Josh Evans’ The Price of Air is the sort of independent film that makes you crave Hollywood: it wears its very ineptitude as a badge of honor. It assumes that we’ll be thrilled by its "transgressions," as though meandering improvisation, vicious misogyny and dingy, out of focus video are any less boring than mainstream pabulum.
Evans directed, wrote and stars in the film. He plays Paul, a streetwise kid who’s tapped by drug kingpin Michael Madsen to deliver a shipment of "blue," a powerfully addictive new drug. Dick Van Patton plays a businessman with ties to Madsen who’s also the father of Paul’s pregnant girlfriend. For murky reasons, Madsen decides to have Paul killed on his first drug run. Paul escapes, and while on the run he meets Anne (Charis Michelson), a porno actress.
The film begins at the end, with T.V. reporters swarming into a crime scene. These scenes have some bite; the editing is fragmented and abrasive, the scenes cutting off just as we’re registering their impact. But when the sequence ends, the movie stalls into its real rhythm, a plodding, formless lurch. Much of its first third consists of improvised conversations between Paul and his friend D, played by rapper Sticky Fingaz. These scenes are excruciating, like two C- students in Drama 101 running lines from Mean Streets. We learn exactly two things about the characters in these endless exchanges: they loathe women ("Pussy is corruption," D tells Paul) and they say "fuck" as often as possible.
It’s hard to tell how we’re supposed to take Paul in these scenes. If the film exhibited a sense of humor, the fact that he comes off as a little rich boy playing thug might be ironic. But since Evans the writer has provided Evans the actor only the sketchiest outline of a character, Evans the director is left with nothing to work with but swaggering and mumbling. Paul remains completely opaque: since we have no idea what motivates any of his actions, we’re never moved to care what happens to him.
One would think that a film that casts an archetypal television dad as a corrupt Mr. Big who casually tosses off racist epithets would at least be funny. Whatever charge there is in seeing Van Patten dressed in leathers at an S & M club gets lost as we have to live with his unironic attempts to play a heavy. Evans surely intended us to laugh and wink at the performance, but he doesn’t seem to have let Van Patten in on the gag. That could be a fruitful strategy (Russ Meyer purportedly managed the brilliantly campy performances in Beyond the Valley of Dollsby telling his cast that they were making a serious film), but Van Patten doesn’t have the spark to carry off this sort of theatricality. He mainly just seems confused and embarrassed.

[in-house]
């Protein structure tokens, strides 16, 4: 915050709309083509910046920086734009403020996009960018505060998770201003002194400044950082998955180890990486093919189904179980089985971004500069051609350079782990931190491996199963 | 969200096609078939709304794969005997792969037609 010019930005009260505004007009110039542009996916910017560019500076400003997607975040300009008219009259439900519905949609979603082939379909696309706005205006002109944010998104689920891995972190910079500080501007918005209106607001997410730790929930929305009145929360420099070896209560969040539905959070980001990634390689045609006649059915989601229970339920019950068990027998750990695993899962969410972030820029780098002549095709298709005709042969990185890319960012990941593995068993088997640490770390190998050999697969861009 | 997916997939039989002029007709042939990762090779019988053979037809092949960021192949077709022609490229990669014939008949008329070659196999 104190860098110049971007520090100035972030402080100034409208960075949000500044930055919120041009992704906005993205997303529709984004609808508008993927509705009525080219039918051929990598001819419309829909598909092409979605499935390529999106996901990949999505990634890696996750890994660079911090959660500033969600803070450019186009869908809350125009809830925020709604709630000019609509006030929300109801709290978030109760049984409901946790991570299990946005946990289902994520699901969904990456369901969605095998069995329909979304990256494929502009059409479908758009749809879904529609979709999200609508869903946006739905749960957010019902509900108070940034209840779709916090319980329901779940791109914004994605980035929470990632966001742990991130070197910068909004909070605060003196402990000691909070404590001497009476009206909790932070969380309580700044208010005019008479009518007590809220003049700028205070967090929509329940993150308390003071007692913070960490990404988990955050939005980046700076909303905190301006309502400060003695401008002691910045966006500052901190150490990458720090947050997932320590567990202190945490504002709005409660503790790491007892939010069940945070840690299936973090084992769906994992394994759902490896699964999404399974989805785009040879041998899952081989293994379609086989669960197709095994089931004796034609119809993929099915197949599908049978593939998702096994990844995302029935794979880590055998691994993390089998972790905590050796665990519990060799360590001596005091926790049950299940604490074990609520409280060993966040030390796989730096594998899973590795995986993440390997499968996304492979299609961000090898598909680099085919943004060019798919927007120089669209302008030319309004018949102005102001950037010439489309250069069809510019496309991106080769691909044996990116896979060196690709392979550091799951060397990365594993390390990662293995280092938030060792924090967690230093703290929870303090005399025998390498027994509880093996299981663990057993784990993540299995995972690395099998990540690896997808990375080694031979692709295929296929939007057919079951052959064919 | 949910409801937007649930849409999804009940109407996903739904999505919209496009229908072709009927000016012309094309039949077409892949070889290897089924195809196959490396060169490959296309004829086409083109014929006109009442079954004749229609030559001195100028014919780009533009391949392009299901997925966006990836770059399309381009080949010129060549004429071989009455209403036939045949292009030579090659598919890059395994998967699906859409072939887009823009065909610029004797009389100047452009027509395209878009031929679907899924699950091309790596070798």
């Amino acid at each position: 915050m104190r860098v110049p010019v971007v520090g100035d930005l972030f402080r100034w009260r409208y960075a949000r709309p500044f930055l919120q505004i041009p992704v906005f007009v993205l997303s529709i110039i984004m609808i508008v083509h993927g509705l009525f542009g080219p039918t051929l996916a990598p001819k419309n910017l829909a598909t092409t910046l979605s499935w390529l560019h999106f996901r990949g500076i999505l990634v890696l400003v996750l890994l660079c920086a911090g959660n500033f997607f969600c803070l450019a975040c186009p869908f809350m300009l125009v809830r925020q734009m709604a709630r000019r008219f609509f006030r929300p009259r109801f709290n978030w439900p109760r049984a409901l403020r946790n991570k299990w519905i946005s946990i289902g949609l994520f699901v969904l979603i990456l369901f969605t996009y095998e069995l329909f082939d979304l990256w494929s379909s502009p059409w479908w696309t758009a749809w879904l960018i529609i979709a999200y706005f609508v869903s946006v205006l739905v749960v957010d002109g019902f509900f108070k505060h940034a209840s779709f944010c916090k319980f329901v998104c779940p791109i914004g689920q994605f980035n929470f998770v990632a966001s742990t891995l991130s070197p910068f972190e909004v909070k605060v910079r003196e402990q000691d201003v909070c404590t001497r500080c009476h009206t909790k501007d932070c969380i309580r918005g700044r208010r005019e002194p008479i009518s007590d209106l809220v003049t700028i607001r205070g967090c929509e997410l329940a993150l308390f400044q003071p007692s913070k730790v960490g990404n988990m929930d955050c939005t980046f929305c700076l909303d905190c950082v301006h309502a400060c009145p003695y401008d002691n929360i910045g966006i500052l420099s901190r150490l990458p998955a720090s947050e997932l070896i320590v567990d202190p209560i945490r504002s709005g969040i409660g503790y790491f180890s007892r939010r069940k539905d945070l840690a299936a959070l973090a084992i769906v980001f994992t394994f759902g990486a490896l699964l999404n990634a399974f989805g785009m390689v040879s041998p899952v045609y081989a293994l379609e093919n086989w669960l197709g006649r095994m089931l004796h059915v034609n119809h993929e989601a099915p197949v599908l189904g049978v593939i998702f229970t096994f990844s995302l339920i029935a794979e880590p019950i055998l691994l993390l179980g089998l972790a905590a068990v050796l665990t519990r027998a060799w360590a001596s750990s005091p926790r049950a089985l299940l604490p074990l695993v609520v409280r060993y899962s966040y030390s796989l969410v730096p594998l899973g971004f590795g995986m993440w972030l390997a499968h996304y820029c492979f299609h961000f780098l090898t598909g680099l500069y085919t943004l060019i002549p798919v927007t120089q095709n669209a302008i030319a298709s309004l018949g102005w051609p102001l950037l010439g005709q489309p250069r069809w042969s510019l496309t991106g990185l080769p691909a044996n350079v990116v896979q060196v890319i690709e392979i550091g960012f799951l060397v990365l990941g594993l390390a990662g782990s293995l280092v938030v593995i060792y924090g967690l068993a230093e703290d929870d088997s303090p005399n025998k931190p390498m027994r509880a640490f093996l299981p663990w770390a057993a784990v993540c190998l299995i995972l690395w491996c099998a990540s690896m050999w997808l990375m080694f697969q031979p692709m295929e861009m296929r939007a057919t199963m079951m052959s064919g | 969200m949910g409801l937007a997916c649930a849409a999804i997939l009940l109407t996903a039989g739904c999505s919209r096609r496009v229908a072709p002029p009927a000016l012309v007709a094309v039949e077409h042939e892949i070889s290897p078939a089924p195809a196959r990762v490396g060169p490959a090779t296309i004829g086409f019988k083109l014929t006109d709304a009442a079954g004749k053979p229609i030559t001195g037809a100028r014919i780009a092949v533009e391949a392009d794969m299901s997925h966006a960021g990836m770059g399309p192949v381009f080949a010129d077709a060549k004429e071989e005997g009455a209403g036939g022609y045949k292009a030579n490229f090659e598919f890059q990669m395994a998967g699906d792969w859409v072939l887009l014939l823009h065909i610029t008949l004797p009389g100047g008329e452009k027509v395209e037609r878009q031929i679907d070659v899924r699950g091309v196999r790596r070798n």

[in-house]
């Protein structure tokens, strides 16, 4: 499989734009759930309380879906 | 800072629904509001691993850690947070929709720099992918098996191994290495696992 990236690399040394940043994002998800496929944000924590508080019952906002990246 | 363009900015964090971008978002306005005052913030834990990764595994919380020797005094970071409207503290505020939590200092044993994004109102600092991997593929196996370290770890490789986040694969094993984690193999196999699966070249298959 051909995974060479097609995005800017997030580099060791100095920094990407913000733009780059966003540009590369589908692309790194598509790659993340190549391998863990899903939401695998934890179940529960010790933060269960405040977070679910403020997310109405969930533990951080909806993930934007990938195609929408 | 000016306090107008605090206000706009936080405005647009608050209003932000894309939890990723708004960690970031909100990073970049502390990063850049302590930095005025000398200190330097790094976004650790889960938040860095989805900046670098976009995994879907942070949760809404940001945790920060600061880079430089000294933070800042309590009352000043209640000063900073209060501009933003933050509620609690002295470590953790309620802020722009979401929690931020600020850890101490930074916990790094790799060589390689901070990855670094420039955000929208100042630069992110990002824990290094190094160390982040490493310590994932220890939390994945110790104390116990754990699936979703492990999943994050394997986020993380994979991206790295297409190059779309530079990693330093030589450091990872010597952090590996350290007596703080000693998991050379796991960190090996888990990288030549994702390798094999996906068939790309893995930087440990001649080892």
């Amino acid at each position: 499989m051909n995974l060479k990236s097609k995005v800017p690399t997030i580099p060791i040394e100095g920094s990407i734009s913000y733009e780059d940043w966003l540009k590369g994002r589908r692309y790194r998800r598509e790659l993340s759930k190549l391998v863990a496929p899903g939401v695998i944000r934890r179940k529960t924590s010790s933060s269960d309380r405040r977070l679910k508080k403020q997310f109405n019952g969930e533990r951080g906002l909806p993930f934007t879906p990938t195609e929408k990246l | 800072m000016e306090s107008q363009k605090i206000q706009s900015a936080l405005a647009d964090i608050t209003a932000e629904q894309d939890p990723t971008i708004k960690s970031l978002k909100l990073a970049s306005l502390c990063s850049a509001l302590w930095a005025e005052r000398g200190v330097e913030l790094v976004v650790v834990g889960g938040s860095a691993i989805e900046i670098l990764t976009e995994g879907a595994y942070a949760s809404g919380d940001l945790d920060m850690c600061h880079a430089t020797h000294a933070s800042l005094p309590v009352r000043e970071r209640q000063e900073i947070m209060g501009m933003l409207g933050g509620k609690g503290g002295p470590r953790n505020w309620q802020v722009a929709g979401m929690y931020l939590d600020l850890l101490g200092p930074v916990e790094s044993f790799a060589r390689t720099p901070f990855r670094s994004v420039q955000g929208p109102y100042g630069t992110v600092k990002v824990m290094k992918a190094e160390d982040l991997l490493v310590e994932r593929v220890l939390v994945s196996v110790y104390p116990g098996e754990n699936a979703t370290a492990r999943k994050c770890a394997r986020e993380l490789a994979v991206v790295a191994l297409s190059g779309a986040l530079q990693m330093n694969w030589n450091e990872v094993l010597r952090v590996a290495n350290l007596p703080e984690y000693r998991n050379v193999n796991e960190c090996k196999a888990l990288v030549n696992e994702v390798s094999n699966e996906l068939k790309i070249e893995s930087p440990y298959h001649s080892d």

Michelle Phillips has it even worse. She’s in the film mainly to inspire gynophobic dread by throwing herself at Paul. That a film featuring a graphic torture and several brutal murders can imagine no horror worse than seduction by an attractive middle-aged woman is telling. Evans struggles to make her plays for Paul unpleasant, framing and lighting Phillips to look like a gargoylish hag.
The film’s problems with pacing and tone are exacerbated by its visual ugliness. Shot in digital video then transferred to 35mm film, it looks like a squalid home movie. Interiors are out of focus (this is particularly distracting when they’re intercut with crisply focused exteriors) and the color palette runs to muddy blacks and yellows.
Evans’ first two features are well regarded, and this film’s opening sequence suggests that he has ability. Perhaps The Price of Air is a misstep. Whatever he does next, it will be an improvement.